What is Restorative Justice
Restorative Justice is a philosophy which holds community healing as its cornerstone. Like community policing, it's a way of doing business differently. Unlike the current adversarial system which is based on punishment, restorative justice encourages dialogue and responsibility for past behaviour, while focusing on future problem-solving and offender accountability. Ideally, the victim, the offender and the community should be involved in 'making things right' to enable all parties to be returned to their pre-crime states. Restorative justice views crime as a violation of one person by another not simply as a breaking of the 'law'.
What is restorative justice?
Restorative justice seeks to repair the harm caused by crime and violence by facilitating a procress that addresses victims' needs and holds offenders meaningfully accountable for their actions. To achieve this, offenders must first accept responsibility for their role in an offence and the harm they have caused. Victims must also voluntarily choose to participate. In this approach, crime is understood not only as breaking the law, but as a violation of people and relationships and a disruption of the peace in a community.
What does a restorative justice process look like and who is involved?
In a restorative justice process, everyone affected by a particular offence is invited to participate in a discussion of the circumstances surrounding the offence. Often, this means that victims and their supporters, and offenders and theirs supporters, are guided by a restorative justice facilitator (or in some cases and elder) through a structured dialogue. This dialogue allows participants to share how the offence happened, how they were affected, and what needs to happen to make things right. The number of people involved will vary depending on the type of offence and the comfort-level of participants.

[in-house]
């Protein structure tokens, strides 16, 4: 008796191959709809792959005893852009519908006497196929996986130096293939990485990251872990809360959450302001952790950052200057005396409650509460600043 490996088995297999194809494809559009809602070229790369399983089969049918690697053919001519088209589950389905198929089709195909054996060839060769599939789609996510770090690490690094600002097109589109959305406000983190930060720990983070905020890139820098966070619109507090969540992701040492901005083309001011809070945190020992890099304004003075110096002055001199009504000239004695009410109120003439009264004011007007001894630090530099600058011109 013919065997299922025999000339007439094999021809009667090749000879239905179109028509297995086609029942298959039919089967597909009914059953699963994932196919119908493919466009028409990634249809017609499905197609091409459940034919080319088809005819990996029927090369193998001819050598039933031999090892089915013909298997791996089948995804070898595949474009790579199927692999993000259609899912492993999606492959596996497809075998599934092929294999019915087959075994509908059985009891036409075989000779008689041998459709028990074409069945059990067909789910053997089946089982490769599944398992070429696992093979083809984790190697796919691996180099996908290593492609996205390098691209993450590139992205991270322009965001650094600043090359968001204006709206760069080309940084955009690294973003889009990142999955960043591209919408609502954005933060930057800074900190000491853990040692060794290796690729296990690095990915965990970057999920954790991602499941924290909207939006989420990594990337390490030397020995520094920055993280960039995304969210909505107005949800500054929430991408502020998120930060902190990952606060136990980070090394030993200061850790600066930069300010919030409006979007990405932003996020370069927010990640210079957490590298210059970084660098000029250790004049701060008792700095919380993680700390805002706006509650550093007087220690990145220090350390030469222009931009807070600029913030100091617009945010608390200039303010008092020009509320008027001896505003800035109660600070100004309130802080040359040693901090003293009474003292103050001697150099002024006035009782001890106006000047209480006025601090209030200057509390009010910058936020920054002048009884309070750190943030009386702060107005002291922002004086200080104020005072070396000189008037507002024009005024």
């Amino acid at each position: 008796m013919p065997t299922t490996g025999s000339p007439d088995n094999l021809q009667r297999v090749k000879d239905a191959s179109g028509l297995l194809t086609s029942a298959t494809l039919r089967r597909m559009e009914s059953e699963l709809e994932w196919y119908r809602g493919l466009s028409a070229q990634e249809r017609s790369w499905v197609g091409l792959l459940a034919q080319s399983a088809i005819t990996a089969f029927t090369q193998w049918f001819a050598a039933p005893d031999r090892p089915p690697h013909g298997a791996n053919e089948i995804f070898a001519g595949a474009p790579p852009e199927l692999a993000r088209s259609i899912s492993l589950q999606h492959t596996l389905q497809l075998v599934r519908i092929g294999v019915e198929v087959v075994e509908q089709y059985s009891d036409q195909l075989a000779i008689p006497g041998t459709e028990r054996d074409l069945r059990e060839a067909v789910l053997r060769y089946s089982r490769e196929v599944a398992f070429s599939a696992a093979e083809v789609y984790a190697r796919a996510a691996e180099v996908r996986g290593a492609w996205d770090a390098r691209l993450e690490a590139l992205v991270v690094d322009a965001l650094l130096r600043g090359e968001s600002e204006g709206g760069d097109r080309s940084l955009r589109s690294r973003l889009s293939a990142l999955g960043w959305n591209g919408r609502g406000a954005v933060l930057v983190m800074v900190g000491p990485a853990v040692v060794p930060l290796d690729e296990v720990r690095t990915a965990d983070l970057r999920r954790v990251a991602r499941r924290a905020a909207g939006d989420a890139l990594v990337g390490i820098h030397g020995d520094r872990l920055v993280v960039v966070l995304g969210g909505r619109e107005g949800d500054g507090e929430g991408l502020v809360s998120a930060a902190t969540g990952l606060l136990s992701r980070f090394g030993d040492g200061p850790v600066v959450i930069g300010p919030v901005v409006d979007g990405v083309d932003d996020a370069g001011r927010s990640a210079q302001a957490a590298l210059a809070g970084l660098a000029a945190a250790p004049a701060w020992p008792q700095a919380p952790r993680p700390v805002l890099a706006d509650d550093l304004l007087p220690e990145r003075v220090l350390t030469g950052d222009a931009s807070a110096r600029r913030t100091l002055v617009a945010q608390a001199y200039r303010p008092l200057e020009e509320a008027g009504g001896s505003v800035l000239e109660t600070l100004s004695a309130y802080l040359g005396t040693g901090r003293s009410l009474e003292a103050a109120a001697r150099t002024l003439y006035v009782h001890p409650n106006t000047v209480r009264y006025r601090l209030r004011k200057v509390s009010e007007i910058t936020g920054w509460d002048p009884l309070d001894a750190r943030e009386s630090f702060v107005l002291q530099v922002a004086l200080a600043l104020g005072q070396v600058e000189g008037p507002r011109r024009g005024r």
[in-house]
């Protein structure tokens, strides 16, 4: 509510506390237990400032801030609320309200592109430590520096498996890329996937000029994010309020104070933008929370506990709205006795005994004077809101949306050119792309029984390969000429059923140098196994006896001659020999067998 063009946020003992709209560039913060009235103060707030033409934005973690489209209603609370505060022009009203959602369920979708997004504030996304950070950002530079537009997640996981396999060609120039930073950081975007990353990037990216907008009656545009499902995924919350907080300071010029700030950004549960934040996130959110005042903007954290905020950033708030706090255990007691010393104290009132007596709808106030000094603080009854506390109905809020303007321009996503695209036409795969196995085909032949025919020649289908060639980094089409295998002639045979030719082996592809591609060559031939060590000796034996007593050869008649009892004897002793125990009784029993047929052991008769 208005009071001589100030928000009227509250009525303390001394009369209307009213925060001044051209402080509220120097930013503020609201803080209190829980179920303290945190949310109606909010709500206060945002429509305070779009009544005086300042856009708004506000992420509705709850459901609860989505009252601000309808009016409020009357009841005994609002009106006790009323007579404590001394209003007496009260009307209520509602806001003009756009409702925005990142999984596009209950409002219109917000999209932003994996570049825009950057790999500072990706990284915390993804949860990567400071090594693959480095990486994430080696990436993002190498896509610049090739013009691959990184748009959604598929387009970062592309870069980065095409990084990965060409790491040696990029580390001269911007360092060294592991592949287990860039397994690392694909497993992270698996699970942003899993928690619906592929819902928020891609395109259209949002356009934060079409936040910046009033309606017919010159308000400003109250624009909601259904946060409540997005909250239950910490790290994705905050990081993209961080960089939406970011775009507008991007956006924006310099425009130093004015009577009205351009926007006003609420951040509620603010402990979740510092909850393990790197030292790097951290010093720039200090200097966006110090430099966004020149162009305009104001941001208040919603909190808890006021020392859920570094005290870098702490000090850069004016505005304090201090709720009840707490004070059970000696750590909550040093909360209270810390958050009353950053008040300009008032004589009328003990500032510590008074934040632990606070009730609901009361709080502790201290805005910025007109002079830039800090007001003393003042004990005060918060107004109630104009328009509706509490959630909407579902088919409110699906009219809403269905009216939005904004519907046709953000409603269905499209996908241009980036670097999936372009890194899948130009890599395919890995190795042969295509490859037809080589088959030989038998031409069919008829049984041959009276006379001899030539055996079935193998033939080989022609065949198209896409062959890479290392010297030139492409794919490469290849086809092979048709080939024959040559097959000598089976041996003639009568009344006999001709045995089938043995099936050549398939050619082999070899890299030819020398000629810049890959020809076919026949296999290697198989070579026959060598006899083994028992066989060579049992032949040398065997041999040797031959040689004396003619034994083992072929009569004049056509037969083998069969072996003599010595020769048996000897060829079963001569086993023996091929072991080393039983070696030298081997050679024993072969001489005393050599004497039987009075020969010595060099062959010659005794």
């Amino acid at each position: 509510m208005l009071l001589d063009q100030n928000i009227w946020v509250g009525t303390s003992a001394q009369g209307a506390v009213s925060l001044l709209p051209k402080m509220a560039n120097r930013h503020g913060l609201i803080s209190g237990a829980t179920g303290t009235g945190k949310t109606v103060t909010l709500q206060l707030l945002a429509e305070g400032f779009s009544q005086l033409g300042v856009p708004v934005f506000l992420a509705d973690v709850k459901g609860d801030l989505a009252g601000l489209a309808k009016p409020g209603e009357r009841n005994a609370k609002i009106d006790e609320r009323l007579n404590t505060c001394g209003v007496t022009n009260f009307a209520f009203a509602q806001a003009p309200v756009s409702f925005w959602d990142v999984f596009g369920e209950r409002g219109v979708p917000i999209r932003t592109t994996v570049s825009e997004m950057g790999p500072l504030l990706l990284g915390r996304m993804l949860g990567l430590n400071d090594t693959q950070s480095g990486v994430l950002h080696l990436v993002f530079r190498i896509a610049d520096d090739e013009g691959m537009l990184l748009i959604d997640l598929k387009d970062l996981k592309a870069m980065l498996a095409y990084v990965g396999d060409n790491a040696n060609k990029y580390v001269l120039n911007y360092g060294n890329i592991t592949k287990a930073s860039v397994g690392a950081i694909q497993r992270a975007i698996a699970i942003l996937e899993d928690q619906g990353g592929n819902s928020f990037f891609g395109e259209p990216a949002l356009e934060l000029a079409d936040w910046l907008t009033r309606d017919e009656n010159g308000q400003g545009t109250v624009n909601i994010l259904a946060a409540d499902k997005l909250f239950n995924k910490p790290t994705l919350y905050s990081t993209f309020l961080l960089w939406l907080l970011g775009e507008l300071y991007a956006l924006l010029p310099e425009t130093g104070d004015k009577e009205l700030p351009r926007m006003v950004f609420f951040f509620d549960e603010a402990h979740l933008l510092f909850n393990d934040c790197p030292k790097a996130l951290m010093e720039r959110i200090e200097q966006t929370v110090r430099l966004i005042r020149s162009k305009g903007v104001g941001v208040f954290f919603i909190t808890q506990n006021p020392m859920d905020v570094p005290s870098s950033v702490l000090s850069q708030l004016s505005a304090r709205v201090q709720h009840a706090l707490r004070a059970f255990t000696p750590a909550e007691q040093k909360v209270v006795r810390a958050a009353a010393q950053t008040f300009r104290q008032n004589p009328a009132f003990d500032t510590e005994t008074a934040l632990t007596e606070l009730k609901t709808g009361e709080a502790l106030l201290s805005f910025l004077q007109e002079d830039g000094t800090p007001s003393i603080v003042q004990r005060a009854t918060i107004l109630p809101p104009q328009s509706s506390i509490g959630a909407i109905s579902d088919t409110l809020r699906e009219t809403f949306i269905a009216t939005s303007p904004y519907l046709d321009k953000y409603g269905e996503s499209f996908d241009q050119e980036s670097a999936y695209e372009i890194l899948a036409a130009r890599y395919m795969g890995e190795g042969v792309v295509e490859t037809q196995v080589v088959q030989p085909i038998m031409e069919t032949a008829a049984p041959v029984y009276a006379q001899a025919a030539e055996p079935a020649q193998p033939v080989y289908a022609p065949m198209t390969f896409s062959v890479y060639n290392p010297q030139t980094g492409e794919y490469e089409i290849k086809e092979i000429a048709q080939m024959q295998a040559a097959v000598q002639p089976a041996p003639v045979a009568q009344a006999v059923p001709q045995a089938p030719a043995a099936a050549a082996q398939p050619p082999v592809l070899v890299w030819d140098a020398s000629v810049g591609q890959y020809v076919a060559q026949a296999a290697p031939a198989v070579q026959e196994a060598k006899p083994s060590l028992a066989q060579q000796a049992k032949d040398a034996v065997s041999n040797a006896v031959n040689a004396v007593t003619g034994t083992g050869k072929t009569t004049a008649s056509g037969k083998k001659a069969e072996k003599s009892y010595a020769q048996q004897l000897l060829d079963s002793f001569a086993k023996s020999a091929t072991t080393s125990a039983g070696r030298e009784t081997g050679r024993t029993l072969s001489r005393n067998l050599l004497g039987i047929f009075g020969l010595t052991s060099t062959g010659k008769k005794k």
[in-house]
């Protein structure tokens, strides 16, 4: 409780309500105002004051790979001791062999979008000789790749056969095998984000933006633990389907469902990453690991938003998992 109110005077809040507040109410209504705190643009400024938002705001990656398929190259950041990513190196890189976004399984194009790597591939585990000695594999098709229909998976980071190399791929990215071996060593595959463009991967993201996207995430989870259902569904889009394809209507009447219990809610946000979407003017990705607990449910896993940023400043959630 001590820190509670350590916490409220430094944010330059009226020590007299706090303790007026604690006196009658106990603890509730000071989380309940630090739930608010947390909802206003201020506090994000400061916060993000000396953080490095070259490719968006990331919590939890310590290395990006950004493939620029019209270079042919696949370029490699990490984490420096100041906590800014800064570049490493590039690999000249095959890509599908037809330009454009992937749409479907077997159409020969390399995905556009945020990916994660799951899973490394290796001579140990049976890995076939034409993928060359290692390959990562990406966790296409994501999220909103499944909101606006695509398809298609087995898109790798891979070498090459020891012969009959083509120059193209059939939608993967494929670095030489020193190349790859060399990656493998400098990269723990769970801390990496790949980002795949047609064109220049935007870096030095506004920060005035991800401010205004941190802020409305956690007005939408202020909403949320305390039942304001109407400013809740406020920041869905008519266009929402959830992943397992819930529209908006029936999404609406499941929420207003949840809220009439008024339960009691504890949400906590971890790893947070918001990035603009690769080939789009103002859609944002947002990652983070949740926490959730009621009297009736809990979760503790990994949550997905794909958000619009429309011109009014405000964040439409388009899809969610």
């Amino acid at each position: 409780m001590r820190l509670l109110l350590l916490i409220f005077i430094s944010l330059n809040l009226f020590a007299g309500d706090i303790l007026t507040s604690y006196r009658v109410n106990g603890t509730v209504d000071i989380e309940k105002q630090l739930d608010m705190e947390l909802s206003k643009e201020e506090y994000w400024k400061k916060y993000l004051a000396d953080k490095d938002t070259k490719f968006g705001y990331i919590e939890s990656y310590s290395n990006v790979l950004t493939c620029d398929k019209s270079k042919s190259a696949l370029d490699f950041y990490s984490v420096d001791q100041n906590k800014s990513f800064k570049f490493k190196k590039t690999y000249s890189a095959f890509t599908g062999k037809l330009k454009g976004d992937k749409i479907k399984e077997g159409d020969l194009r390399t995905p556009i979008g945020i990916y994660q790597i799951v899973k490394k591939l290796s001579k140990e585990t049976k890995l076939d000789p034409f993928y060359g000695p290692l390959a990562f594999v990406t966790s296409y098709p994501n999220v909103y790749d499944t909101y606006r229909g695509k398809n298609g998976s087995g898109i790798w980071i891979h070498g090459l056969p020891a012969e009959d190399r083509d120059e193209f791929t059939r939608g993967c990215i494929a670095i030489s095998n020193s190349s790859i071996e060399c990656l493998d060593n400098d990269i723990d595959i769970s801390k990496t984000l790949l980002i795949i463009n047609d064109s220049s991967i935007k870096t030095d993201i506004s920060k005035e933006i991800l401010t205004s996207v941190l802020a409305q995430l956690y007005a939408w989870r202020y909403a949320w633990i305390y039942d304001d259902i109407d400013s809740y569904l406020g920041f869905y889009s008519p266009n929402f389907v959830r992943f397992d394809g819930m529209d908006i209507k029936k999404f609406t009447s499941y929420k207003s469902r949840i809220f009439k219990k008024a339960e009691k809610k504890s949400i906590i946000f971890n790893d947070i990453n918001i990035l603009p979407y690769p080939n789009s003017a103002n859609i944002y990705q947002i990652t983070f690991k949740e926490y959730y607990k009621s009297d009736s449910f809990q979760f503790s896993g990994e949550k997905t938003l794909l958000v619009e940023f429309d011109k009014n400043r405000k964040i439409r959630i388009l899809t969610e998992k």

Why would I participate in a restorative justice process? What about court?
There are a number of reasons that a person who has experienced a crime will participate in a restorative justice process. You may have questions for the offender or want the offender to understand the impact their actions have had on you, your family members, and others. You may want restitution or compensation directly from the offender. Or you may feel that a direct discussion with the offender will allow you to have closure and to move on from the effects of the offence. These kinds of interactions may not be available in the court process.
Some victims feel that a restorative justice approach is more effective than the court system in ensuring that the offender does not repeat harmful behaviour. Others would prefer that the court handle the matter, and do not want any involvement in a restorative justice process. The decision to participate or not to participate in a restorative justice process are both valid choices.
Restorative justice emphasizes repairing the harm caused by conflict and crime. It views crime as a violation of people and relationships, a discruption of peace in the community and not simply as an offence against the state. Restorative justice is collaborative and inclusive. It involves the participation of those responsible for the harm and those harmed directly and indirectly in finding a solution that repairs and promotes trust and harmony.
The underlying values of restorative justice include respect for the dignity of everyone affected by a crime.